A matter of hours earlier, Syrian state media published an article stating that the Syrian Army had declared the ceasefire over, citing 300 violations committed by rebel groups who had used the agreement a pretext to "mobilise and re-assemble."
In the immediate aftermath of the attack confusion spread over whether the aid convoy hit in Urum al-Kubra had travelled to Aleppo from the Turkish border.
Last week a convoy of 20 aid trucks carrying enough supplies to feed 185,000 people in rebel-held east Aleppo for a month remained stuck, awaiting necessary clearances.
However, an informed source within the UN told The New Arab that the targeted convoy had travelled to Urum al-Kubra from a UN hub in government-controlled west Aleppo.
"The convoy waiting at Bab al-Hawa never left," said the UN source.
Warplanes return to Aleppo skies
On Tuesday, in the aftermath of the attack, the familiar yet deadly sight of government helicopters and warplanes patrolling the skies, after a week of relative calm, returned to rebel-held east Aleppo.
Civilian casualties from government bombardment were reported by the Syrian Observatory for Human Rights in areas including the al-Sekkari, and al-Merja neighbourhoods and Janah al-Salama in the countryside east of Aleppo.
"It was calmer last week but today there was shelling at seven in the morning and it continued during the day," said Mohamad Abu Rajab, a nurse based in a hospital in eastern Aleppo supported by the Syrian American Medical Association.
"We lack equipment like CT scans and other things to treat the injured and there is nowhere for people here to go.
"There is no way out," continued Abu Rajab explaining that he often worked 20 hour shifts, rarely left the hospital, and was forced to work in a basement to avoid the devastating effects of aerial munitions routinely dropped on the city.
"The people, civilians – they want to live in peace," said Abu Rajab, noting that supplies of fuel for stoves and basic food were running low in the city leading prices to skyrocket.
|We lack equipment like CT scans and other things to treat the injured and there is nowhere for people here to go
- Mohamad Abu Rajab, medic in opposition-held east Aleppo
Aid distribution threatened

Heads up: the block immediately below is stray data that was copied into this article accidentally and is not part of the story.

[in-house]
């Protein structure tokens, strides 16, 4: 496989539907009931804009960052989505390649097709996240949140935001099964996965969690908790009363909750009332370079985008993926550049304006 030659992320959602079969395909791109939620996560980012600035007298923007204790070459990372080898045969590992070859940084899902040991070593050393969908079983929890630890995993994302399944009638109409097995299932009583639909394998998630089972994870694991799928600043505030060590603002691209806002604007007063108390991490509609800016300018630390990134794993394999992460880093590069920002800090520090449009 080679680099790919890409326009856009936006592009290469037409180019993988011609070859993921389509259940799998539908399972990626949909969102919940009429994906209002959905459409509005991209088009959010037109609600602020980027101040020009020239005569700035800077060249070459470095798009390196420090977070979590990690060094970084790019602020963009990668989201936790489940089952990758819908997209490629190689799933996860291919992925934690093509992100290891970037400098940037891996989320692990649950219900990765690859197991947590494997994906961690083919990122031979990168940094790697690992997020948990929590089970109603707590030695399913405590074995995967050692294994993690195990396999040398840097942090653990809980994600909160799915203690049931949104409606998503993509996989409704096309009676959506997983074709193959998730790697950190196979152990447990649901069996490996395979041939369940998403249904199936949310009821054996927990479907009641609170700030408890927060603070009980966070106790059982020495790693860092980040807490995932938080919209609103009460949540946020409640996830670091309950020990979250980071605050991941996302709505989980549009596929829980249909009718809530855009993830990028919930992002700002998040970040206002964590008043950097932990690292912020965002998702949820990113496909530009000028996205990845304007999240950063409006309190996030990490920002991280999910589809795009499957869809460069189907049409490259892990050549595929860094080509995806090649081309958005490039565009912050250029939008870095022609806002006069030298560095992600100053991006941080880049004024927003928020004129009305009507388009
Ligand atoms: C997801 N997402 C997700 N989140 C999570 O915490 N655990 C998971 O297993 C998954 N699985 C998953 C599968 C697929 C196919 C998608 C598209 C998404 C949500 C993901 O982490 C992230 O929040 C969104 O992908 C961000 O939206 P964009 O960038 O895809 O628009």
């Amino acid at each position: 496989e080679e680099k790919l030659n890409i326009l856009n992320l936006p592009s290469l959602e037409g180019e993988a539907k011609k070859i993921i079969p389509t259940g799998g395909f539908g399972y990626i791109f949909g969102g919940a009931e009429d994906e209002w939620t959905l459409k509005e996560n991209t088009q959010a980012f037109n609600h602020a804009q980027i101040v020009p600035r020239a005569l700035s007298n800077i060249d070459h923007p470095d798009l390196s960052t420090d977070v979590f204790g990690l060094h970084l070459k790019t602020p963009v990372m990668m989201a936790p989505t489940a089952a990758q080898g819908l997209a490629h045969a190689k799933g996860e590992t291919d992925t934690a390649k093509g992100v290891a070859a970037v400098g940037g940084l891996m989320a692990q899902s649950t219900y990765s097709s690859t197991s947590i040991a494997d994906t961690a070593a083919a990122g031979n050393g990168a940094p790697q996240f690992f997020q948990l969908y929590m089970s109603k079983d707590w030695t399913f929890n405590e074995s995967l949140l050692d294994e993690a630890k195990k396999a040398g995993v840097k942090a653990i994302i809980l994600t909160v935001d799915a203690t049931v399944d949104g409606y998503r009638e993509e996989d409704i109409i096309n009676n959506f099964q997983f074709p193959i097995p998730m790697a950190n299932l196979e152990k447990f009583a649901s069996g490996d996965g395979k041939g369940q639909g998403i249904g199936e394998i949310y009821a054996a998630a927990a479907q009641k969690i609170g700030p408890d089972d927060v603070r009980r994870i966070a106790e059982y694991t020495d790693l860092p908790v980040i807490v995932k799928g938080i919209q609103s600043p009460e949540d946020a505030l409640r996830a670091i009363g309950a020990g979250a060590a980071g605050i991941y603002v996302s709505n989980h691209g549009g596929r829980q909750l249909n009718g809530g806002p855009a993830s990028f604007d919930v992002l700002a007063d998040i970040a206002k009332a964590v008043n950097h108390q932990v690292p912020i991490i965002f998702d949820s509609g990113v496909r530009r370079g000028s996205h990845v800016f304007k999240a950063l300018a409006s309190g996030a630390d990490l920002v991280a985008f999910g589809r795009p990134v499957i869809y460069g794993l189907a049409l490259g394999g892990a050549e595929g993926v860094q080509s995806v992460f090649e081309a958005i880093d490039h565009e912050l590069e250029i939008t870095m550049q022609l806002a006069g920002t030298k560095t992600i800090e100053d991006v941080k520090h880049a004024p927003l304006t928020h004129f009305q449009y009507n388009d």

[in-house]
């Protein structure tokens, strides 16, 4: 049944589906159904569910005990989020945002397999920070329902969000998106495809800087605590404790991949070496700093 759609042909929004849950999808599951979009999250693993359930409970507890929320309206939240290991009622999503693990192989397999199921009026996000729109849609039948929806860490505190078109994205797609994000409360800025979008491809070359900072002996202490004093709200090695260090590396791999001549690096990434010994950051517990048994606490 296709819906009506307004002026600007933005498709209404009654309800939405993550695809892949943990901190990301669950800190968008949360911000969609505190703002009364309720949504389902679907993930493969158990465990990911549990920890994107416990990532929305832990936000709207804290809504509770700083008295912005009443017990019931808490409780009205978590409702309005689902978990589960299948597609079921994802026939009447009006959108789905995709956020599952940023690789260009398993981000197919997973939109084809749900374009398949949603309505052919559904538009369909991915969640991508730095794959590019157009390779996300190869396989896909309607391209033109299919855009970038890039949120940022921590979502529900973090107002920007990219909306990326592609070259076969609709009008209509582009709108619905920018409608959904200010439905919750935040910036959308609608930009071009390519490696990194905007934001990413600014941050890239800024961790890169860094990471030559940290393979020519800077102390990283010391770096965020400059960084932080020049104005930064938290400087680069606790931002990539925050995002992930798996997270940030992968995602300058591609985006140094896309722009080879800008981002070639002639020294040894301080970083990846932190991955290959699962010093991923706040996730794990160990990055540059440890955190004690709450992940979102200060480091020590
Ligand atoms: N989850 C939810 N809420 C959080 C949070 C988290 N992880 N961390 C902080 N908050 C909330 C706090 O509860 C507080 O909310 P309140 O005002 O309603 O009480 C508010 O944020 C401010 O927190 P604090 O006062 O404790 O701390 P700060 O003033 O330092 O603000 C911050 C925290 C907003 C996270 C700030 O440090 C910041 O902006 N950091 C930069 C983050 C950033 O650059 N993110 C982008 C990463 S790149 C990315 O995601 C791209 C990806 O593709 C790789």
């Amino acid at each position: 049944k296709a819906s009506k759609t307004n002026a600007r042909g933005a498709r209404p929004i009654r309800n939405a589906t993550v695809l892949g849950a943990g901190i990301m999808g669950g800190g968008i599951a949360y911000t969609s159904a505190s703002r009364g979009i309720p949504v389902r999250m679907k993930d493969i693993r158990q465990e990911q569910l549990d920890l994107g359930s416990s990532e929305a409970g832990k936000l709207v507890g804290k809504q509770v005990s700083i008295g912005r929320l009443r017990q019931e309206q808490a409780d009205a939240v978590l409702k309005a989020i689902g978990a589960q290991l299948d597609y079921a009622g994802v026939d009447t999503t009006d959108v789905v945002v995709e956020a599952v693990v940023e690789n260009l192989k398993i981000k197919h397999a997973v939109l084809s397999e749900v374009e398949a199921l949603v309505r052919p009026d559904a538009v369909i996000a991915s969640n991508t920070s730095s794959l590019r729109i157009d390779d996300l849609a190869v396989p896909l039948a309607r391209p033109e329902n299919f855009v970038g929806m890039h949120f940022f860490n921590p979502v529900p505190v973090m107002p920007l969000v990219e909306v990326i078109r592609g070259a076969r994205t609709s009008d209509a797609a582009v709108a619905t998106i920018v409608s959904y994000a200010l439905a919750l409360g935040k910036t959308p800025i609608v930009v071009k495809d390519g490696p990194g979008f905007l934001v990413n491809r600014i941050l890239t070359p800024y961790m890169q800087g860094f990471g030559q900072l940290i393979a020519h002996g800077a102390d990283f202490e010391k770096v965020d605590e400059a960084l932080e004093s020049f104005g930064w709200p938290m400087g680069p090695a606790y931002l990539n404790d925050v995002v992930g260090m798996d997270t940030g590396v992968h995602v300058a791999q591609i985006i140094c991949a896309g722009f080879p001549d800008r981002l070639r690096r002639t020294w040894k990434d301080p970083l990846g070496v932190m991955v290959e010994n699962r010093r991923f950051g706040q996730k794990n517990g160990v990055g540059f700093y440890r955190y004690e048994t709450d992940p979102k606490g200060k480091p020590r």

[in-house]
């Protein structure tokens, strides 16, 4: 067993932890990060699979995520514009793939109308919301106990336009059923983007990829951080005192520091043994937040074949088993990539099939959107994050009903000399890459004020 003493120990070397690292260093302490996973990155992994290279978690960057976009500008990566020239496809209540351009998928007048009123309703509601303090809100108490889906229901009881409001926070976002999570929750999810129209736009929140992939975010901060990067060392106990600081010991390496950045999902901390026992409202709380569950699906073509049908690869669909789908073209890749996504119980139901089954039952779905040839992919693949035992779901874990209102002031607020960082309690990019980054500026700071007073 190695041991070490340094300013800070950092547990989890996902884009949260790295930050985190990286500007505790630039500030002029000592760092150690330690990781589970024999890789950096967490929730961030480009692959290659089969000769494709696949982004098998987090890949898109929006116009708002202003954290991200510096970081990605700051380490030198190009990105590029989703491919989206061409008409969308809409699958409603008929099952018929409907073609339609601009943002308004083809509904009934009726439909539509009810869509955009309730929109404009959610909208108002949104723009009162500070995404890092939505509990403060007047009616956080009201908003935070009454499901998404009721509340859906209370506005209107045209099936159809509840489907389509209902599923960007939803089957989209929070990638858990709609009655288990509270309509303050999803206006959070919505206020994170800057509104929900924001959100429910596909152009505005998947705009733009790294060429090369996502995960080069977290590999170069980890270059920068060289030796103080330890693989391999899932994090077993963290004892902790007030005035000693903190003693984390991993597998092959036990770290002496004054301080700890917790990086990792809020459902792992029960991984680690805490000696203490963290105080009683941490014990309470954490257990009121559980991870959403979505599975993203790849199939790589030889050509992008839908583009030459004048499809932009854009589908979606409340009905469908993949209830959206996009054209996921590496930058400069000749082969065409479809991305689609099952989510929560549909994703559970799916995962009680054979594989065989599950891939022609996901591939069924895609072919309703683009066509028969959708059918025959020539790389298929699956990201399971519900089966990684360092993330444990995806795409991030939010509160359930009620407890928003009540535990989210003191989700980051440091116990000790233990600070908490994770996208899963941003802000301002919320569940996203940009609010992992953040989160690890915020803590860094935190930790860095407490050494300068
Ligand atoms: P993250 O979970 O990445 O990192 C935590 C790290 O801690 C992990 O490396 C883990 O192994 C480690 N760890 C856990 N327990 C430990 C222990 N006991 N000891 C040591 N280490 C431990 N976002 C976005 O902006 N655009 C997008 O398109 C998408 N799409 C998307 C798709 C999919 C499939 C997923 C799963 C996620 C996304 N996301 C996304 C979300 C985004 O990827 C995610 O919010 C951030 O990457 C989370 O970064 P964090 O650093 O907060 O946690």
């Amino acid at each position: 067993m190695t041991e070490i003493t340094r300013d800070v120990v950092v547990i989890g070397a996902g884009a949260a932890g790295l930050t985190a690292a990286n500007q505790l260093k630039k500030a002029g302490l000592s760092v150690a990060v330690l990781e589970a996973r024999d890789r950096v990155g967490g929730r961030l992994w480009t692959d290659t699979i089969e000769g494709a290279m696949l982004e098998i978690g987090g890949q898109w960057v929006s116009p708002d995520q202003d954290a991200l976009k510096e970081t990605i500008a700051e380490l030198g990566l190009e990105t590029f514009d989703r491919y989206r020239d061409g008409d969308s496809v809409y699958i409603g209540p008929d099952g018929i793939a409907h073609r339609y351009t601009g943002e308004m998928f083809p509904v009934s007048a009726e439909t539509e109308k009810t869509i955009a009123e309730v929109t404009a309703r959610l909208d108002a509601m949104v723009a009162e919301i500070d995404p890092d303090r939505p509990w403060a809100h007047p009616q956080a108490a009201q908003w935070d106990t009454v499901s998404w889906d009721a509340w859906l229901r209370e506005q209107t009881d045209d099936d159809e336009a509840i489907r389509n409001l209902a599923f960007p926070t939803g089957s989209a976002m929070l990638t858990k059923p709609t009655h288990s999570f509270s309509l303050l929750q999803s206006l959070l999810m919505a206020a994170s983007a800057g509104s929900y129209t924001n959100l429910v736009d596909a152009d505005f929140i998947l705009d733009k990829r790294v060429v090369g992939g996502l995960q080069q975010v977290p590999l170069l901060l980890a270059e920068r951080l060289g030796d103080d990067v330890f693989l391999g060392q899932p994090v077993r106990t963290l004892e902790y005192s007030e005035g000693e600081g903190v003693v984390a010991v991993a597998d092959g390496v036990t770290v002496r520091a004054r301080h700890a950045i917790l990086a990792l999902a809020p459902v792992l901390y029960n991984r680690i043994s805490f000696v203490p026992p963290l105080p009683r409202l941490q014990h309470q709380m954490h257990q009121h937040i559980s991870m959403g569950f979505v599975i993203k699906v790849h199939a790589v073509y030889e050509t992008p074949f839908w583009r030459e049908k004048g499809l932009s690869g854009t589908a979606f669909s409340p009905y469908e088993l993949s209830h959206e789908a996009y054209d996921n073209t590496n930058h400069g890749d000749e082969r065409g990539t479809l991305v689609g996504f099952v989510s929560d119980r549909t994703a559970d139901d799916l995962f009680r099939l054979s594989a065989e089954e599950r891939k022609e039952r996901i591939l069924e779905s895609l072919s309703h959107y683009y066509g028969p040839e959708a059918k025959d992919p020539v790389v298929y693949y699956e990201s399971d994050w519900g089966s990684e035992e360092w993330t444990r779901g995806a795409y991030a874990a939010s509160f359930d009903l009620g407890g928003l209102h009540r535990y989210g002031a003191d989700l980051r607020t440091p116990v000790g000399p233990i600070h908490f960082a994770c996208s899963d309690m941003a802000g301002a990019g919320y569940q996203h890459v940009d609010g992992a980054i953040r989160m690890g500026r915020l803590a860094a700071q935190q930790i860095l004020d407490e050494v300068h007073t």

On Tuesday Kevin Kennedy, OCHA’s regional humanitarian coordinator for Syria, said that the attacks in Urum al-Kubra were inexcusable, showed a "blatant disregard for the lives of humanitarian workers", and constituted a violation of "all basic principles of law and humanity."
The attacks have cast serious questions about how vital aid will be distributed to communities within Syria, such as the estimated 300,000 strong community of rebel-held east Aleppo.
Despite temporarily suspending operations in Syria OCHA has reaffirmed its commitment to aid distribution within Syria stating "United Nations humanitarian agencies are needed now more than ever, and will stay and deliver for the people of Syria regardless of where they are in the country."
Laila Kiki, of The Syria Campaign, noted with concern that that the humanitarian situation in rebel-held east Aleppo would only worsen if aid went undelivered.
"This attack seems like a new low. It is so sad, when we speak to Syrian children these days and ask them what they want to be when they grow up... they say they want to be either humanitarian workers or civil defence members, or man checkpoints as soldiers, or be airplane pilots. They have grown up amongst war," said Kiki, with a sigh.
|It is so sad, when we speak to Syrian children these days and ask them what they want to be when they grow up... they say they want to be either humanitarian workers or civil defence members, or man checkpoints as soldiers, or be airplane pilots. They have grown up amongst war
- Laila Kiki, The Syria Campaign
On Tuesday night as international aid organisations, still in shock, came to terms of with events in Urum al-Kubra, the Union of Syrian Medical Organisations reported that four medics had been killed in yet another attack on the town of Khan Tuman, on the outskirts of Aleppo city.
"The situation will get worse," said Kiki, "Humanitarian aid is not a privilege."